Winter on Fire: Ukraine’s Fight for Freedom (documentary review)

Winter on Fire: Ukraine’s Fight for Freedom (documentary review)

Documentary review by Lungani Hlongwa

Abstract: The recent invasion of Ukraine by Russian forces has been a major topic of discussion. Around the world, news headlines have been dominated by coverage of key episodes and the trajectory of the conflict. To get an understanding of events leading to the Russian invasion, I recently watched Winter on Fire: Ukraine’s Fight for Freedom, an award-winning documentary directed by Evgeny Afineevsky. This documentary has been highly recommended for those who wish to gain background information on the Russo-Ukrainian war. The documentary follows a 93-day protest by Ukrainian citizens demanding the resignation of pro-Russian President Viktor Yanukovych and greater alignment with the European Union. It is a chronological account of key events that shaped the resistance and its outcome. Overall, the documentary does well in capturing Ukrainian citizens’ struggle against a regime which they perceive to be a threat to Ukraine’s future. But, as I will argue in my reflection, the documentary is mostly one-sided and does not provide a strong connection with the ongoing Russo-Ukrainian conflict.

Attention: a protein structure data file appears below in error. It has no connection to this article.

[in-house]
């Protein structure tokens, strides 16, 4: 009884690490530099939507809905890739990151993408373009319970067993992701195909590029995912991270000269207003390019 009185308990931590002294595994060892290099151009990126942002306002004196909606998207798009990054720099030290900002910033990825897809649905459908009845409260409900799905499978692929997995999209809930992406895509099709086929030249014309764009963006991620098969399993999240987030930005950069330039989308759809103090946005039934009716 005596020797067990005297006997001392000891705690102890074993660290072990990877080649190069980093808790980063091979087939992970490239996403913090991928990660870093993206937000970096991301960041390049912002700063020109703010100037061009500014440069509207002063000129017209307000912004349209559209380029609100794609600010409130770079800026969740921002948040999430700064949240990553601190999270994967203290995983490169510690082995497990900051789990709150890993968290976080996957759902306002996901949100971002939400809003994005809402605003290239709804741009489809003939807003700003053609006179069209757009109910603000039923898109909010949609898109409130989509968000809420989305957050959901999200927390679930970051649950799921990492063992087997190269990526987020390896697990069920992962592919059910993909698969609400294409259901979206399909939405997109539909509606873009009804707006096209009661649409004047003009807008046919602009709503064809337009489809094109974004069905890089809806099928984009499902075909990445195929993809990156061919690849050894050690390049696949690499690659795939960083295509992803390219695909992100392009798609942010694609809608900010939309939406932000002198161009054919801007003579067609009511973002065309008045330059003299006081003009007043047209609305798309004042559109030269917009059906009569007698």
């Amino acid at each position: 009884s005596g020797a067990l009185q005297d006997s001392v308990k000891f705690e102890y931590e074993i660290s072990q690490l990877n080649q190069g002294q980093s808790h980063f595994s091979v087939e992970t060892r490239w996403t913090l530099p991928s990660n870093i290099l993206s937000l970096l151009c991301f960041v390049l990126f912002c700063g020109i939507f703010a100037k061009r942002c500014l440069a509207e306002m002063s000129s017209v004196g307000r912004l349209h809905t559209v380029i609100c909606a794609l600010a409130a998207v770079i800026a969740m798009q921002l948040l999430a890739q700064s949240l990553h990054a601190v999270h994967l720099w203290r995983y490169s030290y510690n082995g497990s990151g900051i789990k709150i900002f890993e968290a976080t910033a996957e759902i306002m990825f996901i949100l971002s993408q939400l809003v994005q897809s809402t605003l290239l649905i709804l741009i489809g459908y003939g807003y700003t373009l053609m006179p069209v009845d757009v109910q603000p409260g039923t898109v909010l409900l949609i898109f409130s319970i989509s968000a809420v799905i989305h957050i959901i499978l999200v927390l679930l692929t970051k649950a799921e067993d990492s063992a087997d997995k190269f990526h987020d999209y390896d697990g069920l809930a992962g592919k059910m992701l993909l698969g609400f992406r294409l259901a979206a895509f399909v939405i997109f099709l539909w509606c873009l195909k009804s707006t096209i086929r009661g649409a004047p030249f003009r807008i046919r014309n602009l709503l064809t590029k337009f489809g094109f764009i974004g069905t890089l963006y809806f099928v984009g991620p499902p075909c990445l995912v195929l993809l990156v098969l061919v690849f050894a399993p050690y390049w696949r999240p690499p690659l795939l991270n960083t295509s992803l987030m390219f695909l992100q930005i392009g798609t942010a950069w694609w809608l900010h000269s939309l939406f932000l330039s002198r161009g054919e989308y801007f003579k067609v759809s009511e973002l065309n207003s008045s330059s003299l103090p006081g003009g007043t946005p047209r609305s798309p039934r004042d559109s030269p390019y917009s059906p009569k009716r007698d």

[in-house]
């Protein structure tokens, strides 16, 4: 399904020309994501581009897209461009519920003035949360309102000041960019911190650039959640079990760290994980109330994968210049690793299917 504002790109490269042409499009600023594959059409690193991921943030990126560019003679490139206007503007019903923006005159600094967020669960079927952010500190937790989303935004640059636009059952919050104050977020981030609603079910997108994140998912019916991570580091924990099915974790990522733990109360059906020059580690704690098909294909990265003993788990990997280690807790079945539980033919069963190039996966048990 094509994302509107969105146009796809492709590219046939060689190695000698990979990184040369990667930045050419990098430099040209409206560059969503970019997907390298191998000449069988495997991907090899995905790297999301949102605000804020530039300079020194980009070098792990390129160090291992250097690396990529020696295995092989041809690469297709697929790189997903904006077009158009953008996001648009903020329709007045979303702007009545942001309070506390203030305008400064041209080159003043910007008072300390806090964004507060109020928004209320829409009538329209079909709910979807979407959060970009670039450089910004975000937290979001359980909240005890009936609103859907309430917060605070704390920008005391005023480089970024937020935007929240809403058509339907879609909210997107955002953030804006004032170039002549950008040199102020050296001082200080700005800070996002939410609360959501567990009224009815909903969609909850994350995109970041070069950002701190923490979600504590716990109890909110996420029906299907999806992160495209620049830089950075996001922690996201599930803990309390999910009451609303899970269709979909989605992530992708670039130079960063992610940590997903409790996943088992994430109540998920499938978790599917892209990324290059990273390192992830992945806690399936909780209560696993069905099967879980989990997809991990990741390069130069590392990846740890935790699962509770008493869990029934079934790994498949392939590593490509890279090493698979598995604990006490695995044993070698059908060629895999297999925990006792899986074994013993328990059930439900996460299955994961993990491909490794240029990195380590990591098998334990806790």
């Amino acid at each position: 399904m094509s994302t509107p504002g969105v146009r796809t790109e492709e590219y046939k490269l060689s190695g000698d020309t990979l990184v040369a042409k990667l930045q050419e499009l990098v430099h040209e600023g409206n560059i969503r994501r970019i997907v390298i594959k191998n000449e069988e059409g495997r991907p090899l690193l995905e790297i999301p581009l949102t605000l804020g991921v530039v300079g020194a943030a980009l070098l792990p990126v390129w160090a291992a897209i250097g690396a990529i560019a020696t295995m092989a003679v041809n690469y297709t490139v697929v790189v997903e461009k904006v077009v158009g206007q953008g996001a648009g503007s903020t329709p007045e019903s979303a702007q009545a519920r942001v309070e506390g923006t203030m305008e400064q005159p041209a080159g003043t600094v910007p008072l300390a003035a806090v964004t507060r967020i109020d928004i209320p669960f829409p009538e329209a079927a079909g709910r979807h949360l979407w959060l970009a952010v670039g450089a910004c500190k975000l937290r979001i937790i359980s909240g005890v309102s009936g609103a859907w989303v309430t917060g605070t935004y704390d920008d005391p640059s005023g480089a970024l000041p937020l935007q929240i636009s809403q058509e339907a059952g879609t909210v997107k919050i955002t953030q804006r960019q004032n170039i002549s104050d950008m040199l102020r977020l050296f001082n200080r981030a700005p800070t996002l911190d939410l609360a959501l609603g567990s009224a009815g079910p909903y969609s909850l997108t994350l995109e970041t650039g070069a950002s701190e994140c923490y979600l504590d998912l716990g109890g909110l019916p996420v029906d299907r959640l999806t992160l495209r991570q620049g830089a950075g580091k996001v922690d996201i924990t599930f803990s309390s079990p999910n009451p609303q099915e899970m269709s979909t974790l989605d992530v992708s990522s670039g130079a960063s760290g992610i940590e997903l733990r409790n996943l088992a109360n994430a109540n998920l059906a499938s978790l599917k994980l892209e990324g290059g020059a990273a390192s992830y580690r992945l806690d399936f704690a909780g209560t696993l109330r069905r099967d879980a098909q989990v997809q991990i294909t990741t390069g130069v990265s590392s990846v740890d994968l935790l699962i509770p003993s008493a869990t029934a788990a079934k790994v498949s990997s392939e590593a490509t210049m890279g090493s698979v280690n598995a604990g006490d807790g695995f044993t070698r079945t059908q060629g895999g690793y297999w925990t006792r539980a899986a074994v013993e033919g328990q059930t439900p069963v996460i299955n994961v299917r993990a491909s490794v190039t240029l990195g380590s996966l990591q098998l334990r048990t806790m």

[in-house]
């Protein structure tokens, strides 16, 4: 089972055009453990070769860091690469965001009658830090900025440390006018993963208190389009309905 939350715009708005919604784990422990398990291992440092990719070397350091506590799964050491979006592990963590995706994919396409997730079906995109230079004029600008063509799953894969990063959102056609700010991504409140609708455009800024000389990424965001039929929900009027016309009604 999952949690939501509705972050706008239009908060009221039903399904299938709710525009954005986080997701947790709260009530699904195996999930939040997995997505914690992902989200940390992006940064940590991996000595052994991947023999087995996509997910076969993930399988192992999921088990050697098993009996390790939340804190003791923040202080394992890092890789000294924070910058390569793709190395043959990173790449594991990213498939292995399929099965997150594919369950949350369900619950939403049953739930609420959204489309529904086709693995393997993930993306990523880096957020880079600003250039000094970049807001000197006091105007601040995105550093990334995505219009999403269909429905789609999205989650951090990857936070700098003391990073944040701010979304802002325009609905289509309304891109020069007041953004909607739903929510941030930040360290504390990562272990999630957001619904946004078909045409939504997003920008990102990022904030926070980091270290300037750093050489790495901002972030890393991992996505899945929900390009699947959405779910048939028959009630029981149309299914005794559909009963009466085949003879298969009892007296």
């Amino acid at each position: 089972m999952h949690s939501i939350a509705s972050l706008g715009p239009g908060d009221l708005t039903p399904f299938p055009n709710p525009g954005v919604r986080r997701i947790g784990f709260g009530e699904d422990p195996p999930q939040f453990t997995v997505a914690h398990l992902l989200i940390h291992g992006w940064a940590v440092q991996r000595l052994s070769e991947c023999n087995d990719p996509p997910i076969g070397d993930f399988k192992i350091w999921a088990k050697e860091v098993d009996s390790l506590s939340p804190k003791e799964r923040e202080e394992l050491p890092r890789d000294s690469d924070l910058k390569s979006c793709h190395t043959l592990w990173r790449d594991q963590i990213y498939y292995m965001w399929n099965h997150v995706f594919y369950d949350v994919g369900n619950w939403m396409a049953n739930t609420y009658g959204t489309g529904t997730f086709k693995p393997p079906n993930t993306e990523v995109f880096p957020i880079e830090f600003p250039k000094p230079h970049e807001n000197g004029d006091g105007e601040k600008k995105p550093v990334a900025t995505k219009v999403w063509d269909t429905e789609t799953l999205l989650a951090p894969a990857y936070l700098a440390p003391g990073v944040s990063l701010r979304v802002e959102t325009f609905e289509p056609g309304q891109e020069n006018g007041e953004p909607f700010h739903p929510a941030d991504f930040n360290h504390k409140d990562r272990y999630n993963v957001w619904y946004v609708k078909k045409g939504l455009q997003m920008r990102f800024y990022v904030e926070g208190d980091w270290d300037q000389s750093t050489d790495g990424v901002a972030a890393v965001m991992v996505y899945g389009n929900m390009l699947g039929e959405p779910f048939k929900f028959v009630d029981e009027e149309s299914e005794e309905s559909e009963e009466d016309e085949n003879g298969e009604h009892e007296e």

Keywords: Russia, Ukraine, conflict, invasion, protest, revolution

Header image “Burning Union Trades Building” by Charles Evans is licensed under Public Domain Mark 1.0.

About the Documentary

Winter on Fire: Ukraine’s Fight for Freedom (hereafter Winter on Fire or ‘the documentary’) is a 2015 documentary film directed by Evgeny Afineevsky, written by Den Tolmor, and co-produced by Netflix. It follows the 2013-2014 Maidan Square uprising in Kyiv to oust pro-Russian leader Viktor Yanukovych and bring Ukraine into closer alignment with the European Union (EU). The documentary is highly rated with a score of 89 percent on Rotten Tomatoes and 8.3/10 on IMDb. Winter on Fire is one hour and thirty-seven minutes long. It was nominated for an Academy Award for Best Documentary Feature and was also one of the winners of the 2016 Television Academy Honors. Those interested in watching the documentary can do so on Netflix or YouTube via this link.